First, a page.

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“I was also indirectly responsible for the second run of carbon tests in 1995. He gave advice as I entered the academic world and then applied to graduate schools. 42) By Greg Doudna October 2013 I became interested in the Dead Sea Scrolls from reading books by Robert Eisenman, and it was the first radiocarbon datings done on Dead Sea texts at Zurich in 1991 prompted by a letter of Eisenman and Philip Davies that started my interest in radiocarbon dating. I first met him at a Society of Biblical Literature annual meeting in Boston in 1987. Of all the disappointments I have experienced in Qumran Studies—and there have been many—and mistakes I made in the struggle to free the Scrolls, this turned out perhaps to be one of the most painful and ill-considered . .” -- Robert Eisenman (The New Testament Code , p.During a dark time at Cornell Eisenman was there for me, making phone calls to colleagues at the University of Chicago helping to facilitate a transfer there.Despite anything that has happened since, I will always remember these things.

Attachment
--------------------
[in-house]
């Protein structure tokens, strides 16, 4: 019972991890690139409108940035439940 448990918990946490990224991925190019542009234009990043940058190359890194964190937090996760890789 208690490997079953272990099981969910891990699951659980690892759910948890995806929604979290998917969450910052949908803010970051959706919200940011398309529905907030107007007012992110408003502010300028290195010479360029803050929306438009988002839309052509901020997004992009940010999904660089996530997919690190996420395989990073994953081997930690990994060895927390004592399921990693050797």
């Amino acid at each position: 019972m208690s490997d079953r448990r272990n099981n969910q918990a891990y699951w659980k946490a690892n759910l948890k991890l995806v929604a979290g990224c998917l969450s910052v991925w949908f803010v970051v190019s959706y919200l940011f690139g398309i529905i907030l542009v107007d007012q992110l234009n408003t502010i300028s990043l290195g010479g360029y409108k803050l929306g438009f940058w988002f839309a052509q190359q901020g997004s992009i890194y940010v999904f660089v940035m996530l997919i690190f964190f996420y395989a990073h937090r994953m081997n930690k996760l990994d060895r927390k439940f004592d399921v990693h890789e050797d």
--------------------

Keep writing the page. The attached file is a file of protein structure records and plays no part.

On pages 41-44 of his 2006 book The New Testament Code (London: Watkins Publishing), and in articles published last week on the Huffington Post (Oct.
22, 2013, “James the Just as Righteous Teacher—The Radiocarbon Controversy”) and the Jerusalem Post (Oct.
21, 2013, same article), Eisenman refers to me as one of his worst disappointments and states the reason for his displeasure: because I brought about the second series of radiocarbon datings on the Dead Sea Scrolls carried out at Tucson in 1994-95.
This unusual story starts with Eisenman’s account of a conversation at his home with me regarding radiocarbon dating, on the occasion of the “Nova” filming.
Eisenman’s account of that conversation is essentially accurate with only minor qualifications.